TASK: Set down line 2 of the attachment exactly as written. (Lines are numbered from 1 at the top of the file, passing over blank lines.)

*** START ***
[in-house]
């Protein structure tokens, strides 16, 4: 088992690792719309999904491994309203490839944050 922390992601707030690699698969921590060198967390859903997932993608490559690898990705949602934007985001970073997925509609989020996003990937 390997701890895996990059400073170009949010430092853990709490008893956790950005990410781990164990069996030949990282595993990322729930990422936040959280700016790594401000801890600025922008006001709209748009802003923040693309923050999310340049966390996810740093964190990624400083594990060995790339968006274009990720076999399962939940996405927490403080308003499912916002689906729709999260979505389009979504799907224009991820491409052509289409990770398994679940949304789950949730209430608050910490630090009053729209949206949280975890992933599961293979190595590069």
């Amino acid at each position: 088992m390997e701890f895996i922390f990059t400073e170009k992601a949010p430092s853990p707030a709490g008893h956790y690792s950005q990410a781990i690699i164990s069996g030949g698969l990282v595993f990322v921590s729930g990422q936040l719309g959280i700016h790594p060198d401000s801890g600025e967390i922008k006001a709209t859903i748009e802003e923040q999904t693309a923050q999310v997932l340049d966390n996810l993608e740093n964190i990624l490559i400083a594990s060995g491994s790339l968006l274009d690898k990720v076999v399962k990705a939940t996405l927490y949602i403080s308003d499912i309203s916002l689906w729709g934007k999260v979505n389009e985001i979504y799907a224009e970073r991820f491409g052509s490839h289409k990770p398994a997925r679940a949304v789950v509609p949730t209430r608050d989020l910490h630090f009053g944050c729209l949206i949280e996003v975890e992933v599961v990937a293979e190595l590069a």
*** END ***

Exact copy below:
């Protein structure tokens, strides 16, 4: 088992690792719309999904491994309203490839944050 922390992601707030690699698969921590060198967390859903997932993608490559690898990705949602934007985001970073997925509609989020996003990937 390997701890895996990059400073170009949010430092853990709490008893956790950005990410781990164990069996030949990282595993990322729930990422936040959280700016790594401000801890600025922008006001709209748009802003923040693309923050999310340049966390996810740093964190990624400083594990060995790339968006274009990720076999399962939940996405927490403080308003499912916002689906729709999260979505389009979504799907224009991820491409052509289409990770398994679940949304789950949730209430608050910490630090009053729209949206949280975890992933599961293979190595590069």